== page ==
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Morning Showers Can Boost Your Mental Health, Here’s Why

Morning Showers Can Boost Your Mental Health, Here’s Why

Depression, anxiety, and other mental health problems are serious and widespread. The World Health Organization (WHO) reports that over 350 million people around the world suffer from anxiety, depression, or other emotional disorder. These numbers around grim ‒ and affect the quality of life not only for the patient but his or her family as well.

The good news is that there are many different ways you can do to improve your mental health apart from medications and therapy (though those are important too!) Some of these lifestyle changes ‒ eating well, resting, controlling your stress, and making sure you have an active social life ‒ are easier to implement than others. One such simple change to help boost your mental health appears to simply take a shower in the morning.

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What A Recent Survey Showed

A recent survey was conducted by phone on a thousand women who were asked about their showering habits. Surveyors specifically asked about whether the women showered in the morning or at night. The results were somewhat startling:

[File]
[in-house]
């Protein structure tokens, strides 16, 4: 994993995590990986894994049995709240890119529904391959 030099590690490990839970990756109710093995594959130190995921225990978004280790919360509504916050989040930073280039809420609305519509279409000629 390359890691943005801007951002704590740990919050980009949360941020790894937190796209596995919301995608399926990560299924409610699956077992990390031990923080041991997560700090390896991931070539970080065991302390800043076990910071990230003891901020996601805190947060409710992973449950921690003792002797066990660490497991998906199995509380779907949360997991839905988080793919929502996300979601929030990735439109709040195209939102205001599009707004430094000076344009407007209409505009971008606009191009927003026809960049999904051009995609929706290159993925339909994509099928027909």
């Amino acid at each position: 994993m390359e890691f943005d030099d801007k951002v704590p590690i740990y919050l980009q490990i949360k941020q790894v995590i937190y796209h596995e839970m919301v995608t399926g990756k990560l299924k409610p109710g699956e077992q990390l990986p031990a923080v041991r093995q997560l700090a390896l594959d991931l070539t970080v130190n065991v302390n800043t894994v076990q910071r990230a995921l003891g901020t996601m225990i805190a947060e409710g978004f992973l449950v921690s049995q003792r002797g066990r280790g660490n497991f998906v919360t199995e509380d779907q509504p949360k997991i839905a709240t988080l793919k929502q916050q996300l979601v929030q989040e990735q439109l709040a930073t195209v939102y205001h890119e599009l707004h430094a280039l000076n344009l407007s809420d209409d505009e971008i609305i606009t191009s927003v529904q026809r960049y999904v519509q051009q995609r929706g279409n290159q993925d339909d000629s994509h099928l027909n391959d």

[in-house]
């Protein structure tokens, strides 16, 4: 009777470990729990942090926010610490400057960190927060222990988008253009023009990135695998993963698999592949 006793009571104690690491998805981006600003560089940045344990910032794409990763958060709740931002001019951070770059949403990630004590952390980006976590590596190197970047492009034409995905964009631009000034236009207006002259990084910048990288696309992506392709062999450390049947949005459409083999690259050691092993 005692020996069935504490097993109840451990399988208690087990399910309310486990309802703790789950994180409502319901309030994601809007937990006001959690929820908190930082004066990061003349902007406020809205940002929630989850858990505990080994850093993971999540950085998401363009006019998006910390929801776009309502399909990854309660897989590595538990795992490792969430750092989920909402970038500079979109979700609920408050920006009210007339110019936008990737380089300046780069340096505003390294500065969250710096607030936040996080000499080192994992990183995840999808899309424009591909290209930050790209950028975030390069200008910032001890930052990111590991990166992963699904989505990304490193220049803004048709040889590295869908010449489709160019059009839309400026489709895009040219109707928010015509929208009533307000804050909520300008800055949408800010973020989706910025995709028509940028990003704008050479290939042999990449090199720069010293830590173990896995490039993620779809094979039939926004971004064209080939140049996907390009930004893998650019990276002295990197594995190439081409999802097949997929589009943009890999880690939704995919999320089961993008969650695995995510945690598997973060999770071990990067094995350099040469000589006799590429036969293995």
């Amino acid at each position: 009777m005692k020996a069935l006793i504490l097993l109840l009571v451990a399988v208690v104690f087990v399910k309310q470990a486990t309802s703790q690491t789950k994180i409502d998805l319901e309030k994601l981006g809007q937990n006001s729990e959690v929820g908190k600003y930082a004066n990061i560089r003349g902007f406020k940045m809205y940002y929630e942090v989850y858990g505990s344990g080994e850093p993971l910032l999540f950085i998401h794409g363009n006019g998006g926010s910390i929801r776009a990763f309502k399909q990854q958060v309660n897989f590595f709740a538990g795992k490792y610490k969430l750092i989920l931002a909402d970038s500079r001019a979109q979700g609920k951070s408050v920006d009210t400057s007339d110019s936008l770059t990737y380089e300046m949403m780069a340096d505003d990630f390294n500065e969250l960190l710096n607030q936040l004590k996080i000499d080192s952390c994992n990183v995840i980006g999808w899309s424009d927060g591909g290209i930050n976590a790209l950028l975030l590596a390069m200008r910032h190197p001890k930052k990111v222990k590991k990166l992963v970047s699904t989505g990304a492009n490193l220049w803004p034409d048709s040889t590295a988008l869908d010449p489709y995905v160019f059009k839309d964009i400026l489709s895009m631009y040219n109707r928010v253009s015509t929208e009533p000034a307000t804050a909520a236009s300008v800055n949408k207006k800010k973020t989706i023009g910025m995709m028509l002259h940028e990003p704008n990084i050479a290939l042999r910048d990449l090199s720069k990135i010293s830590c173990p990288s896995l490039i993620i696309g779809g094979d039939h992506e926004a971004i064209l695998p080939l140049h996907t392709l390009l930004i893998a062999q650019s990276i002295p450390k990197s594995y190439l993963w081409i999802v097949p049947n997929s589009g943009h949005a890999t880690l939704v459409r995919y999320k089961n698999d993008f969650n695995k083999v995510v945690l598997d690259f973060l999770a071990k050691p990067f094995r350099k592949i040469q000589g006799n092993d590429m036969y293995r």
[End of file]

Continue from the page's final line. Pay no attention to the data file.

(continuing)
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  • Over 90% of the surveyed women said that if they got up early and took a shower, that this practice positively influenced the rest of their day
  • 2/3 of the women who took a.m. showers said it made them feel more relaxed
  • 1/2 of those who took a morning shower said it made them feel more attractive

This was just an informal survey and not a scientific study but it did attract people’s attention to the issue of whether showering in the morning can actually help your overall mental and emotional health. Surprisingly, there is some evidence to back up this lifestyle change.

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The Science Behind the Survey

There are actually several scientific reasons why the simple act of showering in the morning can set you up for better mental health if you do it on a regular basis.